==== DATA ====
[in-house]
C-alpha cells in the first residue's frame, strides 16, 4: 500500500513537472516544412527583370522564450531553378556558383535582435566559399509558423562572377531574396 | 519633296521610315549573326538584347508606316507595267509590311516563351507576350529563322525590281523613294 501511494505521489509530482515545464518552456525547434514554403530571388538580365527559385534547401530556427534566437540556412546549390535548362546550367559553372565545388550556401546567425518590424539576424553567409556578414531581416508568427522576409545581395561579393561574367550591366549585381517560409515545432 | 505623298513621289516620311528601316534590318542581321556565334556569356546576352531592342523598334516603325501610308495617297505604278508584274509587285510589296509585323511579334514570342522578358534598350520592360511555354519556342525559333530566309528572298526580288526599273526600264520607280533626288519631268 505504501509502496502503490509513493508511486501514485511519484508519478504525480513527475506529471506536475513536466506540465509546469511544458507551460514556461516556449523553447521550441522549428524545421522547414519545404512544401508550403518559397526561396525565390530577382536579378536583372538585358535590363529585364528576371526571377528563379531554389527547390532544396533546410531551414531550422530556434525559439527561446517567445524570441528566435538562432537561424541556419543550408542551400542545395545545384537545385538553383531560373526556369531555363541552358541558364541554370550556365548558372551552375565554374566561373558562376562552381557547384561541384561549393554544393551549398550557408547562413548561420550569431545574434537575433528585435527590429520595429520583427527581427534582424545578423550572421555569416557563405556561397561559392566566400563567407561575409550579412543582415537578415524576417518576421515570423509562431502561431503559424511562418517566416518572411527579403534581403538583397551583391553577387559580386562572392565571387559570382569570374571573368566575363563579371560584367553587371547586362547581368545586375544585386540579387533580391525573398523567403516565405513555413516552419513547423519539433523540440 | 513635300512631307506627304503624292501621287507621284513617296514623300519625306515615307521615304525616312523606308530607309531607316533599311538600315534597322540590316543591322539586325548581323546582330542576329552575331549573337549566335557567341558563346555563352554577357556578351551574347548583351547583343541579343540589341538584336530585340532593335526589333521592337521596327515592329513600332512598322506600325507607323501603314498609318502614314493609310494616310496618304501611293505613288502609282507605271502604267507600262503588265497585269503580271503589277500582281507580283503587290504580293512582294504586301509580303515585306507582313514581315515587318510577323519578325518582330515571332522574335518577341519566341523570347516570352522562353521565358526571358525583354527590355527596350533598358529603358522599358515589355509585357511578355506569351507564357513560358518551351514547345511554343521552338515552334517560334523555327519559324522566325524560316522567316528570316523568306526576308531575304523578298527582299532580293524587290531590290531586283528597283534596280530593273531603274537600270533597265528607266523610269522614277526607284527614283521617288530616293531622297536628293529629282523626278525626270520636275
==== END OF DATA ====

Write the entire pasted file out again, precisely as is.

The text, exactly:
[in-house]
C-alpha cells in the first residue's frame, strides 16, 4: 500500500513537472516544412527583370522564450531553378556558383535582435566559399509558423562572377531574396 | 519633296521610315549573326538584347508606316507595267509590311516563351507576350529563322525590281523613294 501511494505521489509530482515545464518552456525547434514554403530571388538580365527559385534547401530556427534566437540556412546549390535548362546550367559553372565545388550556401546567425518590424539576424553567409556578414531581416508568427522576409545581395561579393561574367550591366549585381517560409515545432 | 505623298513621289516620311528601316534590318542581321556565334556569356546576352531592342523598334516603325501610308495617297505604278508584274509587285510589296509585323511579334514570342522578358534598350520592360511555354519556342525559333530566309528572298526580288526599273526600264520607280533626288519631268 505504501509502496502503490509513493508511486501514485511519484508519478504525480513527475506529471506536475513536466506540465509546469511544458507551460514556461516556449523553447521550441522549428524545421522547414519545404512544401508550403518559397526561396525565390530577382536579378536583372538585358535590363529585364528576371526571377528563379531554389527547390532544396533546410531551414531550422530556434525559439527561446517567445524570441528566435538562432537561424541556419543550408542551400542545395545545384537545385538553383531560373526556369531555363541552358541558364541554370550556365548558372551552375565554374566561373558562376562552381557547384561541384561549393554544393551549398550557408547562413548561420550569431545574434537575433528585435527590429520595429520583427527581427534582424545578423550572421555569416557563405556561397561559392566566400563567407561575409550579412543582415537578415524576417518576421515570423509562431502561431503559424511562418517566416518572411527579403534581403538583397551583391553577387559580386562572392565571387559570382569570374571573368566575363563579371560584367553587371547586362547581368545586375544585386540579387533580391525573398523567403516565405513555413516552419513547423519539433523540440 | 513635300512631307506627304503624292501621287507621284513617296514623300519625306515615307521615304525616312523606308530607309531607316533599311538600315534597322540590316543591322539586325548581323546582330542576329552575331549573337549566335557567341558563346555563352554577357556578351551574347548583351547583343541579343540589341538584336530585340532593335526589333521592337521596327515592329513600332512598322506600325507607323501603314498609318502614314493609310494616310496618304501611293505613288502609282507605271502604267507600262503588265497585269503580271503589277500582281507580283503587290504580293512582294504586301509580303515585306507582313514581315515587318510577323519578325518582330515571332522574335518577341519566341523570347516570352522562353521565358526571358525583354527590355527596350533598358529603358522599358515589355509585357511578355506569351507564357513560358518551351514547345511554343521552338515552334517560334523555327519559324522566325524560316522567316528570316523568306526576308531575304523578298527582299532580293524587290531590290531586283528597283534596280530593273531603274537600270533597265528607266523610269522614277526607284527614283521617288530616293531622297536628293529629282523626278525626270520636275